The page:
An extravagance of yellow curly-wurlyness caught my eye, and then I stopped, unsure of the way ahead. Steps led down to what appeared to be a construction site and I wasn’t sure if it was accessible to the public. What to do, but carry on? I had no idea how else I could approach the church. I had been there once before, years ago with my niece Weronika, but we had arrived by car.
Down the steps and over a narrow bridge, the workers looked up from their tea break but made no comment. A digger or two puttered about, and I’m sure that in the near future there will be a formal path. Relieved, I followed a gravel path past the stations of the cross.
Sanktuarium Bożego Miłosierdzia, Church of the Divine Mercy, is an extraordinary building. I walked around it, looking up at the 77 metre high tower, completed in 2002. I knew that it was possible to ascend, and that the day was perfect to do just that.
On the grass in front of the tower, a party of school children frolicked and ate packed lunches. Steps led to the main body of the church, where a service appeared to be taking place. Clad all in white, the youngsters looked angelic. I permitted myself a discreet shot, then headed for the lift.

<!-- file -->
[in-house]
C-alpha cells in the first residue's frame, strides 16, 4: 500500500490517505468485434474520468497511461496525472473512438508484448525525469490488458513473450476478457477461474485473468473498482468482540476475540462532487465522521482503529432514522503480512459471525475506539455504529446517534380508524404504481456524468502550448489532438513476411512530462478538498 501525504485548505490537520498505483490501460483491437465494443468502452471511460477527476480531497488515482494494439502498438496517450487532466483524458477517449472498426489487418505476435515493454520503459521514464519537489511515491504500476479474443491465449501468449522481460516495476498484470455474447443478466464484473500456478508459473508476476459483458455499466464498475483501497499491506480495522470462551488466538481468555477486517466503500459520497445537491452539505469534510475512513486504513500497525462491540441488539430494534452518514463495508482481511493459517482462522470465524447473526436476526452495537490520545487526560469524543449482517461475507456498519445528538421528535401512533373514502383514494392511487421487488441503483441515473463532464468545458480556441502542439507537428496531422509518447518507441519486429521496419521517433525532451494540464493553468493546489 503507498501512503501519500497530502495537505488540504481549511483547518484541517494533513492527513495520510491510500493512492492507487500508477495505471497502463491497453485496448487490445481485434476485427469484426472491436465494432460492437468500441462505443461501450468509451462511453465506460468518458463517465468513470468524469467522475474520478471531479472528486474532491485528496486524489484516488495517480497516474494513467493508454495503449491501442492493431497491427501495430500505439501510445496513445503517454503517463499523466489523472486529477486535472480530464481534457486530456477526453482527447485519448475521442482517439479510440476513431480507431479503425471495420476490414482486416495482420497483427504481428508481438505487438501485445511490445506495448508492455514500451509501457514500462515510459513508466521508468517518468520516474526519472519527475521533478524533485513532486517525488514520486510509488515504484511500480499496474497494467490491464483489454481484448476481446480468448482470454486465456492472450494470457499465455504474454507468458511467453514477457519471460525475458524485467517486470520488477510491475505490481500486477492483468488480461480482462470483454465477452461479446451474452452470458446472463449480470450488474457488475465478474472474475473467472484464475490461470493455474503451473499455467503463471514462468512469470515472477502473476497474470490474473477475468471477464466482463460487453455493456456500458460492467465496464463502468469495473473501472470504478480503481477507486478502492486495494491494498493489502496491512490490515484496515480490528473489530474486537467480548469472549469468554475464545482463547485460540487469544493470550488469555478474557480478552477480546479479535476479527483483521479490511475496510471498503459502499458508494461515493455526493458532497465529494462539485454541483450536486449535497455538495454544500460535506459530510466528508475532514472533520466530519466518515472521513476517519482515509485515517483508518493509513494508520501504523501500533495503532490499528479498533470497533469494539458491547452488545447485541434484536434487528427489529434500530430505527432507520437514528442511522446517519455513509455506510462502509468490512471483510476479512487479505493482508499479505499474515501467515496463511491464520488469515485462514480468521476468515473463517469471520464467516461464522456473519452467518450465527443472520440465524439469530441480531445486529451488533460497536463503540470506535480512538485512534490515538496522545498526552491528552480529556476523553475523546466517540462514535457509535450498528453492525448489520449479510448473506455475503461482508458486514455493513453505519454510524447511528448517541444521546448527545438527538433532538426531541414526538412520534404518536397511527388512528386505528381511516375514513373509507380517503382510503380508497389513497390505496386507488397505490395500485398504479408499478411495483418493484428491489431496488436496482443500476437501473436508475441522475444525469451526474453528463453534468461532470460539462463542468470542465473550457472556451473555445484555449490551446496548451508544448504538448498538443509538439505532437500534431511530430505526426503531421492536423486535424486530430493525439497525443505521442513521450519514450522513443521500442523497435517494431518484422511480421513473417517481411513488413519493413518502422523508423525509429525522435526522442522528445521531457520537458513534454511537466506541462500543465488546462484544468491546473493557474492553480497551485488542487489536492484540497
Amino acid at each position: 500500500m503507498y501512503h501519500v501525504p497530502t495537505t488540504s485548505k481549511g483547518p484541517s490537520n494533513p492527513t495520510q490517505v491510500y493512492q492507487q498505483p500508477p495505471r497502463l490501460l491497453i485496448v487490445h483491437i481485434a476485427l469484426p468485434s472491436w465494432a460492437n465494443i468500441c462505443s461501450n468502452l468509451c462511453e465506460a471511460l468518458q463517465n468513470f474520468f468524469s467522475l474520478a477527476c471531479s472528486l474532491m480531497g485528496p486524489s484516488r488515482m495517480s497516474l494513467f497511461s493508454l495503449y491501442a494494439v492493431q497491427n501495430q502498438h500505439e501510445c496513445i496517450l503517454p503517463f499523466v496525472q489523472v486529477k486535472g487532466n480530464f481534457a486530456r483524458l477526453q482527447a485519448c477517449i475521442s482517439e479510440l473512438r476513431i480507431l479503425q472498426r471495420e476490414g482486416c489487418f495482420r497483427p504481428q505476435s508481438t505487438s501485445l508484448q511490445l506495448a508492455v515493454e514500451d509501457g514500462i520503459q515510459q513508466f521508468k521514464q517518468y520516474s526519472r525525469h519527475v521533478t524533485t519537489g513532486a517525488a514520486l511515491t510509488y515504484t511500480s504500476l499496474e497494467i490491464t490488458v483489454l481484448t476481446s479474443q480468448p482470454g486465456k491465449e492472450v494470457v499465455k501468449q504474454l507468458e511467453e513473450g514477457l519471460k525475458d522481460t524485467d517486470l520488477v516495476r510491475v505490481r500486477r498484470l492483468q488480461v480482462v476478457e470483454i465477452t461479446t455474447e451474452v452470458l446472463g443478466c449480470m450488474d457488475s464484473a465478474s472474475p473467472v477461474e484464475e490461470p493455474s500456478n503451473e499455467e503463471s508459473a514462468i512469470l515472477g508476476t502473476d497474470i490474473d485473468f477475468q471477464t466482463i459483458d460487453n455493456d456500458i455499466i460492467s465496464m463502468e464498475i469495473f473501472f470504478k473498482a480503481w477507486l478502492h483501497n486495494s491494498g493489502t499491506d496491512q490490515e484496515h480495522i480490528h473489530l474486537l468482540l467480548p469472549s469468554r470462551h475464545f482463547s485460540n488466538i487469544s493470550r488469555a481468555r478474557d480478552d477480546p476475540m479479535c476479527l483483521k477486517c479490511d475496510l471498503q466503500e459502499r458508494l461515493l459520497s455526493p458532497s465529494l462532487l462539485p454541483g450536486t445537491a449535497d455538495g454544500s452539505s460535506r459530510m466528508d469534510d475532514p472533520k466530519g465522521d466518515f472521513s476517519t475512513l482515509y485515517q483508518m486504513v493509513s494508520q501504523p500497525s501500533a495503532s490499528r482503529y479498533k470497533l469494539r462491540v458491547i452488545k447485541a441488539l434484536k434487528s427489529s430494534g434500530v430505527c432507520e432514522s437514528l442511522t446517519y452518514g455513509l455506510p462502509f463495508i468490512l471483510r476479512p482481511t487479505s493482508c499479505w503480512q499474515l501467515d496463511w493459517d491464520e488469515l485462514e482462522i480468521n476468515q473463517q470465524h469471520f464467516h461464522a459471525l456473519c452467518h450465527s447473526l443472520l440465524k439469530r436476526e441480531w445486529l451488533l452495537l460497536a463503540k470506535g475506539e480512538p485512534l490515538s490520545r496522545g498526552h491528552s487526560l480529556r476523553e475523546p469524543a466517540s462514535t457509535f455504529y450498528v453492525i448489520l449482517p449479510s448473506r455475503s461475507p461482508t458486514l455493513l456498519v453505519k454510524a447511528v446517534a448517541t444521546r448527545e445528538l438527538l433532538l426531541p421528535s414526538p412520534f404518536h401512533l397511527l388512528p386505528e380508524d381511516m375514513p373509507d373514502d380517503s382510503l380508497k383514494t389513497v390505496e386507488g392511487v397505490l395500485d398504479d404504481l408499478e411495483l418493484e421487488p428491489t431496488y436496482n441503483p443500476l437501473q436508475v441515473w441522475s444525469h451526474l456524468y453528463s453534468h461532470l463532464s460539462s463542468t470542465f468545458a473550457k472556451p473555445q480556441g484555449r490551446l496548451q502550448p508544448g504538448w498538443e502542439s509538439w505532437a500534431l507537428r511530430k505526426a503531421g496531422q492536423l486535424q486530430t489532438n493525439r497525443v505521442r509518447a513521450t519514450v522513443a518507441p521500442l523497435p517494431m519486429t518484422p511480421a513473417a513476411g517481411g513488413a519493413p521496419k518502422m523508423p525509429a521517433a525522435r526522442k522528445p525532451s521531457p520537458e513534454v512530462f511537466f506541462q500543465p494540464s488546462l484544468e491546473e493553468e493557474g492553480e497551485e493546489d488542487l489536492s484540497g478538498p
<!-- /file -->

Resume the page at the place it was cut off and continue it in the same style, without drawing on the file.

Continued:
Leaving the lift, there were two further flights of concrete steps to take you to the top. The views encompassed Nowa Huta, the former industrial district, and all of Krakow’s suburbs. My third church, dedicated to Sister Faustina, was visible just below. I headed back down the stairwell.
Back down to earth. I was reluctant to leave. The atmosphere was so calming. So peaceful. In wandering, I discovered John Paul II’s tiny chapel.
The wall celebrating the sponsors of the church complex led easily into the courtyard of Saint Faustina’s. Born Helena Kowalska in 1905, Sister Maria Faustina Kowalska was a visionary. Her death from TB in 1938 followed numerous mystical experiences.
The monastery of the Sisters of Our Lady of Mercy dates back to 1889. It contains a very special painting of Jesus, as seen in a vision by Sister Faustina. A place of international pilgrimage, it has close links with Pope John Paul II. The nun was beatified in 1993. As I approached the church a group of excited youngsters, all in white, spilled down the steps, chattering and smiling. Proud parents took photos. Marta later explained to me that the ‘mini pilgrimage’ is a regular feature of the church.